It is clear that both wish art to be a conversation, for someone to take something from an exhibition, to have learnt something. On some level as well their projects take on a political element, Kate relaying the similarities between their Ad Interim idea and protests on loss of the high street using pop up spaces to reclaim space from capital, or ‘pedestrianisation’.
Individually, Kate’s work very much hones in on visual perception, as opposed to that which is seen to be real or as outside of the mind’s eye; almost replicating a memoretic process or déjà vu. Kate’s work has been shown in exhibitions in Sheffield, Nottingham, Brighton and now Lewes. Kate runs the ‘Brigden & Bayliss’ vintage shop in Lewes, a recent venture that has allowed her artistic flare to direct her more commercial choice of stock for the shop, that being a mixture of vintage clothes, homeware and gifts. She is also in a band called ‘Tors’ and was previously the art curator at Pelham House. She explains her artistic practice comes in fits and spurts and can be prolific. She lives and works in Lewes and studied BA Fine Art at Winchester School of Art and then went on to study MA Fine Art at Chelsea College of Art and Design.
Ellie’s practice is mainly sculptural using a diverse range of materials and experimental ideas. She is currently working on a sculpture piece with film, describing darker scenes alongside paintings in monochrome. She appreciates analogue, and no digital, in fact explains how she does everything to avoid the digital in her work! Ellie mentioned that her work is influenced very much by where she is, and was interested to see where her work would go once she moves further out of the Brighton area and into the countryside. Ellie lives and works in Sussex, has exhibited mainly in London and this is her first exhibition, of hopefully many, within the region. Ellie graduated from Kingston University BA (Hons) Fine Art and studied at Chelsea School of Art and Design where she gained an MA in Fine Art.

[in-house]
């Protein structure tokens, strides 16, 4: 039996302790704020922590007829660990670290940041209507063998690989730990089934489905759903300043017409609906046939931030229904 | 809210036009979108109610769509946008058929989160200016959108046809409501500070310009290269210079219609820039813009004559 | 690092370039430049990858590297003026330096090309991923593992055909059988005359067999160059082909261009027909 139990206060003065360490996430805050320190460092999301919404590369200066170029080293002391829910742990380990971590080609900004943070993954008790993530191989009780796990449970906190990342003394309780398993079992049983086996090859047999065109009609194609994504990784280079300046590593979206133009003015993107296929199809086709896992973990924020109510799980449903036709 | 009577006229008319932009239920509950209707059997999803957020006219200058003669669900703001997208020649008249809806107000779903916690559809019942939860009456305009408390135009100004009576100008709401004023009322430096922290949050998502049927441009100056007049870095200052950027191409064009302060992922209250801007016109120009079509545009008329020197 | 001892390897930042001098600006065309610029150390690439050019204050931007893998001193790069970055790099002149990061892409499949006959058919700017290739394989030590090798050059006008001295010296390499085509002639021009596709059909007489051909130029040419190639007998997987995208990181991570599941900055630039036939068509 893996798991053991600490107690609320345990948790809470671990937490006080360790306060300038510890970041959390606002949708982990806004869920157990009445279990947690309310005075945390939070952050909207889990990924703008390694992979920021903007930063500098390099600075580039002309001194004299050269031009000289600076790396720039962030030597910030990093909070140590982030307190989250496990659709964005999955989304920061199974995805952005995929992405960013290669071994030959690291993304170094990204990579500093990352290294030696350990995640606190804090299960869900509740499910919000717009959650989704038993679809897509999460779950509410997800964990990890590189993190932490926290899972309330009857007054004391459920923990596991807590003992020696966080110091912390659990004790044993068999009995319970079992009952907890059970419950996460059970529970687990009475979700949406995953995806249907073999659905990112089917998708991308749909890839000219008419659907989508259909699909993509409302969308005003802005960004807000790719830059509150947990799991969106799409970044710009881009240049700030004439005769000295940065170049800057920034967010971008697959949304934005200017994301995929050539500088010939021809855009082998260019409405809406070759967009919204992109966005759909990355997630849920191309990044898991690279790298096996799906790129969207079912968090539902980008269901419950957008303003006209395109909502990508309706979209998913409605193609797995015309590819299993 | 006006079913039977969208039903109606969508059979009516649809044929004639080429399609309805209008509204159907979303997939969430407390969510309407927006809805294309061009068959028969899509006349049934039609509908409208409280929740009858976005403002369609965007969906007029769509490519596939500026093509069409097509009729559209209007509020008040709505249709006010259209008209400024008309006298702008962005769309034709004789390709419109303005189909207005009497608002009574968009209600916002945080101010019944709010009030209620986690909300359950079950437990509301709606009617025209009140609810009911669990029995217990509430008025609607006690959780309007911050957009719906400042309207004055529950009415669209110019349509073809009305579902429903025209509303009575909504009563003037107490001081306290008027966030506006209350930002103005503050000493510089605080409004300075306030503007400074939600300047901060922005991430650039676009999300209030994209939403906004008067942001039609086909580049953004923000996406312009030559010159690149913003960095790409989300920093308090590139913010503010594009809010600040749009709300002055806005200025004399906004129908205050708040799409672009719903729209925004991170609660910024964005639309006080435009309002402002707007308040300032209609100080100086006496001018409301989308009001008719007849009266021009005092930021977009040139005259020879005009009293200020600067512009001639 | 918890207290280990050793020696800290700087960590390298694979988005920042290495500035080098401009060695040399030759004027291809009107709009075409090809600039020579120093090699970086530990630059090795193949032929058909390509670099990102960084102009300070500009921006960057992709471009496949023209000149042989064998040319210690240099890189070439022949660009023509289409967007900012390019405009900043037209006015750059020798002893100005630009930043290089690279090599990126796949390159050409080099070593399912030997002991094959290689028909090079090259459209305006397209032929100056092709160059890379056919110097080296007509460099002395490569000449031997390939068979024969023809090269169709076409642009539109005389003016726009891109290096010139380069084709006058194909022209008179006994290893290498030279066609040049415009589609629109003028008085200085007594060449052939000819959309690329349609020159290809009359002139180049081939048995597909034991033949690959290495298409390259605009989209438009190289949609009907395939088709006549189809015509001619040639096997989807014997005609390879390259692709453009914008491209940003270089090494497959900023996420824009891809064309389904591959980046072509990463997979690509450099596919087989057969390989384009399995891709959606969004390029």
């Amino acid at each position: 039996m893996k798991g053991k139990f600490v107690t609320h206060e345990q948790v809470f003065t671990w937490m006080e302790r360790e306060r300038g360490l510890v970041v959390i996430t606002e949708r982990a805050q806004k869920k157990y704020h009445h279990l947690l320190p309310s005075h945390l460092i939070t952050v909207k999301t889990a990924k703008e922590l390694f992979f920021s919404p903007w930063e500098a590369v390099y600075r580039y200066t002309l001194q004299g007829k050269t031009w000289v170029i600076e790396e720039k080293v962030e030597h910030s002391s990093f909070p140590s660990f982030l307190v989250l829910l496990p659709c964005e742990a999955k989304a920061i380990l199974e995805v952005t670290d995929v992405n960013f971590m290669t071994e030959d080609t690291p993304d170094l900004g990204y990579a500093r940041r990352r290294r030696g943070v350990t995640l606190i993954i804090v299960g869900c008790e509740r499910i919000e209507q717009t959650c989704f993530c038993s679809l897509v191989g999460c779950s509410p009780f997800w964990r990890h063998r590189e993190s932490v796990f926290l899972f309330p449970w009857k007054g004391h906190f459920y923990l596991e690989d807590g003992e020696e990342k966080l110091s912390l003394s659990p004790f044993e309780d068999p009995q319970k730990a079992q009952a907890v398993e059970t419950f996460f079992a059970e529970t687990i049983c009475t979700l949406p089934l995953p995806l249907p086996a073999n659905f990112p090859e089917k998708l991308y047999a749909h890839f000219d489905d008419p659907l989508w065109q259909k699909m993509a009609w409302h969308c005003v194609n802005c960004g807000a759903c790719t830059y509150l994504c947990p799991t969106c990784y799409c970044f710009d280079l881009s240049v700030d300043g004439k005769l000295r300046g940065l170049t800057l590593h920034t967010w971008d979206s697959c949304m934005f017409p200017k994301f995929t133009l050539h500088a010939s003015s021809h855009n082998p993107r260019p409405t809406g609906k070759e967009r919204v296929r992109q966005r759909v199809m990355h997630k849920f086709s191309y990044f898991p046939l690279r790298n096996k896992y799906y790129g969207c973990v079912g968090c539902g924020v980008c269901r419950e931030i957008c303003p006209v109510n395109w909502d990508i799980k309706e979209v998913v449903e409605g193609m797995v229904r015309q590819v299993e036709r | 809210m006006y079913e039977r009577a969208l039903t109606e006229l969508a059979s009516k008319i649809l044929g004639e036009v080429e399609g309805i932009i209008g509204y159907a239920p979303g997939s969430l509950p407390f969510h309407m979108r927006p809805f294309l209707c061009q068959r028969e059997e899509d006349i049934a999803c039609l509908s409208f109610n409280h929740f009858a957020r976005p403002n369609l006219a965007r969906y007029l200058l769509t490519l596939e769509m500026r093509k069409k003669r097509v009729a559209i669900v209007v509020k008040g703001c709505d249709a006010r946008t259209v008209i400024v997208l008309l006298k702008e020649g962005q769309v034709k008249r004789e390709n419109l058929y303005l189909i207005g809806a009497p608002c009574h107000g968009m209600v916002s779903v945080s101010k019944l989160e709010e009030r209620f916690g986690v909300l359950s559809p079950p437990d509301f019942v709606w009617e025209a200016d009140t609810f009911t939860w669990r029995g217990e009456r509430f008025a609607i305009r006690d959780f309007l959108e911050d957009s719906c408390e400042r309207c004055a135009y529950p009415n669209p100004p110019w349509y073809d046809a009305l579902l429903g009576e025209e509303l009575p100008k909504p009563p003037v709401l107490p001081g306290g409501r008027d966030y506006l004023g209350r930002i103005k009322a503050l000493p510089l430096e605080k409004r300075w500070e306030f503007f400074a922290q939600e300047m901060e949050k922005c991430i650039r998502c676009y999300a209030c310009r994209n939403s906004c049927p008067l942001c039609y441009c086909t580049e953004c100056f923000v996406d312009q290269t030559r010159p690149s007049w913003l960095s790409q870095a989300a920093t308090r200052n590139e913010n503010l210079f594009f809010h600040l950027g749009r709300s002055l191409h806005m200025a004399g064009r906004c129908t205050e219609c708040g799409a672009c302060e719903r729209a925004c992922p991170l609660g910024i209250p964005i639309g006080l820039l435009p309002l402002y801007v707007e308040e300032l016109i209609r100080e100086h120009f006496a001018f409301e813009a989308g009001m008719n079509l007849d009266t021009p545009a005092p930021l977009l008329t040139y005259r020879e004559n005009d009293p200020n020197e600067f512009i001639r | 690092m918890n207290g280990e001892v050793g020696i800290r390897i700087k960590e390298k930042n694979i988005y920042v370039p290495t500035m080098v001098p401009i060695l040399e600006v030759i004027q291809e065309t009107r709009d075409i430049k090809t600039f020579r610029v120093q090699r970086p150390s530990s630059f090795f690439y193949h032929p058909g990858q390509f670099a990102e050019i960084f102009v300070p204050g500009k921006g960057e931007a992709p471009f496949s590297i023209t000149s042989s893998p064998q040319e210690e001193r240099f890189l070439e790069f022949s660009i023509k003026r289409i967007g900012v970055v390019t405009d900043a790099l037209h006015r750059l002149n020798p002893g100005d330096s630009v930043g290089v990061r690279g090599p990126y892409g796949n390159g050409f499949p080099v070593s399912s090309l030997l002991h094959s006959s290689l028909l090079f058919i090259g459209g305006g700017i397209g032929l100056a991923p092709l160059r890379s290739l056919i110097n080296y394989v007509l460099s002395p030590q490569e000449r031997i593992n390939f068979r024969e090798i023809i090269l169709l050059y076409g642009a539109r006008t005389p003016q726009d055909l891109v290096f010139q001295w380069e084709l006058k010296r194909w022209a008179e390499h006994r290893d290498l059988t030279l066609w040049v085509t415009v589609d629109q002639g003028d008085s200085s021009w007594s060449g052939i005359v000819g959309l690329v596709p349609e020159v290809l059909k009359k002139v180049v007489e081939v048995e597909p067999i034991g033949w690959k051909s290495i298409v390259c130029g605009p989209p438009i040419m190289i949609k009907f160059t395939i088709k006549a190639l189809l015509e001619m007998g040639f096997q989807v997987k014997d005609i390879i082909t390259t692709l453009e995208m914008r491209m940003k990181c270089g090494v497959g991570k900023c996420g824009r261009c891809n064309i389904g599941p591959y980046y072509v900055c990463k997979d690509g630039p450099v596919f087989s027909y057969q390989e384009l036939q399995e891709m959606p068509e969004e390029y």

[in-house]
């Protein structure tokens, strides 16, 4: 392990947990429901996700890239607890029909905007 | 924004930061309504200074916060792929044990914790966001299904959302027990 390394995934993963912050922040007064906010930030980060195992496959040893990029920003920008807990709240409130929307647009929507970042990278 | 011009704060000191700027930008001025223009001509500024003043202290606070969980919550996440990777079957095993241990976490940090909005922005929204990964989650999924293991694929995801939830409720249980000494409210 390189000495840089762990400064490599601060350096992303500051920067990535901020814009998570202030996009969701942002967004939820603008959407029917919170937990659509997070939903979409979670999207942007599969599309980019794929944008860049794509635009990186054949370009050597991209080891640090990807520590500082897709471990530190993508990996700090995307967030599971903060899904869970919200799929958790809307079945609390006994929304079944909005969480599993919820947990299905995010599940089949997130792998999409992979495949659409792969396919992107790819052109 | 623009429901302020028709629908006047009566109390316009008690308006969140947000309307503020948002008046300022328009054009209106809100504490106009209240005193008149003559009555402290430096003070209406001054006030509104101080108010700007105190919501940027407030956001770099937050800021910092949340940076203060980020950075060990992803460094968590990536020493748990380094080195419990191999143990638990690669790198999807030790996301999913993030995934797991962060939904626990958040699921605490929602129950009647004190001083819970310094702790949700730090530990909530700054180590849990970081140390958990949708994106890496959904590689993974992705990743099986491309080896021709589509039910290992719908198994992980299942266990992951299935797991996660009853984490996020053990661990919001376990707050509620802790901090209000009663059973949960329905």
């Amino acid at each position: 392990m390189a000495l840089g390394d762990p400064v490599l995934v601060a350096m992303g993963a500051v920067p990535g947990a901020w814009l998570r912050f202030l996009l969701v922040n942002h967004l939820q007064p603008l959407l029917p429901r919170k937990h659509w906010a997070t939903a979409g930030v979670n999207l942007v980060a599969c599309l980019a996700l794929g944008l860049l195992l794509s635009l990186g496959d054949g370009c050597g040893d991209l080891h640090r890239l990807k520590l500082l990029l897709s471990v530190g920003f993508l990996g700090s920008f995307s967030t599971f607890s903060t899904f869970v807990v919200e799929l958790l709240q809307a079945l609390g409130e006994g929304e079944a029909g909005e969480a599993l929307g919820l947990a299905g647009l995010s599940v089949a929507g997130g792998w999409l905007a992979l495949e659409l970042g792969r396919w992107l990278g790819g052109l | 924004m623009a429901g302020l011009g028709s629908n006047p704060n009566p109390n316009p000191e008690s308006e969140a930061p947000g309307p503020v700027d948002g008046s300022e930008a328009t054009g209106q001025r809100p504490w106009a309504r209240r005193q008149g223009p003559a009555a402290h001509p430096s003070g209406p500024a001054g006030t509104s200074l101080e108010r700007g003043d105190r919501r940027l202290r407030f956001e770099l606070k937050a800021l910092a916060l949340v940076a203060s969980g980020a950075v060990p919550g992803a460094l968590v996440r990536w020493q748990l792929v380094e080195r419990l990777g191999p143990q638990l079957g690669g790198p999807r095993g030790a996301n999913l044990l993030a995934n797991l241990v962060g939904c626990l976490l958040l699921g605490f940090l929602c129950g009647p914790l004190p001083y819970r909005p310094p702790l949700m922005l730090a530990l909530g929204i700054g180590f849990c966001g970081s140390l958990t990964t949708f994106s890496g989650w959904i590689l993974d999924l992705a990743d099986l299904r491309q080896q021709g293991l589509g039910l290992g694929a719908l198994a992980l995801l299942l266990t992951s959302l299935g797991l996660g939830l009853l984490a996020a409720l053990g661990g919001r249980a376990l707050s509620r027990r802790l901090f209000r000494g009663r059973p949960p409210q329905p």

Both respond very much to their surroundings and confirm they had both always wanted to be artists, Ellie describing how art is part of who she is and could not see her life without it: “it’s exciting, you can be anything you want to be in art and painting, creating.” As they both share their love of art they laugh once again over their similarities and connections and how they must have been in the same Olaf Eliasson exhibition in Iceland, at the very same time, before knowing one another.